Incoming Goods and People. A common source of cockroach introduction, and subsequent infestation, is incoming people (e.g., staff or employees), as well as incoming goods. Thus, a key food plant sanitation focus should be placed on incoming goods and people. “Thorough incoming inspection programs, and subsequent rejection and proper disposal of infested goods are key steps in any food plant sanitation plan,” Husen said. “Beyond that, upstream supply chain facility inspection and pest management program accountability are a must.”
Common Areas. Although people are a common cause of cockroach introduction, general-use and personal-space areas are often overlooked as sanitation concerns, Reed said. Food storage, refuse disposal, and equipment storage areas can be missed or overlooked, even in food plants that are fastidiously clean. Thus, she said, “Preventive maintenance in these areas can make an impact on overall sanitation and pest management success.”
Additionally, Husen said, “Routine inspections of these areas coupled with employee education on cockroach detection and the processes for reporting a pest sighting often stop an introduction from becoming an infestation.”
Lack of Communication. An unsuccessful sanitation plan may be caused by a lack of cooperation between the pest control company and the food plant, Gallagher said. Successful sanitation requires a well laid-out strategy that is unique to each facility. Constant communication, documentation, and accountability for all parties should lessen the risk of issues falling between the cracks, enabling pest and sanitation issues to be resolved quickly.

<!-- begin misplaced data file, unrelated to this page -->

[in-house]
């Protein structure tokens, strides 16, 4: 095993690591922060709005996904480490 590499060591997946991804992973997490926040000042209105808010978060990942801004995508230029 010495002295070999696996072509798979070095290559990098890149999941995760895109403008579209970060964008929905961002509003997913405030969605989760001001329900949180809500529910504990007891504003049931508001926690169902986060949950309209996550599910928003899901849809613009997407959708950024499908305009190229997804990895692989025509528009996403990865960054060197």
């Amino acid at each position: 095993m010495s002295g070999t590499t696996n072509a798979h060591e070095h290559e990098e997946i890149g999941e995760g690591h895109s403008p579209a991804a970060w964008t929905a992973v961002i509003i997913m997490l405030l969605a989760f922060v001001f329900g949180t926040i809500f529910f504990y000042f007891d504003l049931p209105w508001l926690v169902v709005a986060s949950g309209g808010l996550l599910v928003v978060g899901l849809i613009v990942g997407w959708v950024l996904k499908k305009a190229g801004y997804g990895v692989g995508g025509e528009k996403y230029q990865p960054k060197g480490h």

Pest Conducive Conditions. Spilled and spoiled food, originating in, or brought into, flood plants with raw material shipments; infested incoming shipments; and standing water within the plant can all contribute to cockroach populations, Ko said. These can be particularly problematic when they occur in areas that are difficult to inspect.
With food, water, and harborage being the keys to cockroach survival, ensuring your sanitation program eliminates as much available food particles, moisture, and accessible cracks and crevices as possible will go a long way toward preventing the cockroach’s ability to survive — and thrive — in your facility.
The author is Editor of QA magazine. She can be reached at email@example.com.
Today, flatbreads have become standard fare at many restaurants. But 50 years ago, when two brothers, who immigrated from Aitaneet, Lebanon, decided to start a Lebanese bakery producing pita flatbreads in Cleveland, Ohio, few Americans knew what they were, and even fewer had ever eaten one. Likely of even greater challenge to the Nahra brothers, Carl and Gus, neither spoke English. Yet their bakery, Aladdin Baking Company, remains a half-century later, having expanded, grown, and become a Cleveland landmark.
It was the inspiration of the brothers to rent a section of a building next door to the downtown ethnoreligious Maronite Church for their business baking their khubz and operating a Lebanese diner, that started them on their road to success. The bakery was the foundation of the business, with the diner in front, primarily to provide funds for the bakery. (See 50 Years of Flatbread, page 14, for the complete history.)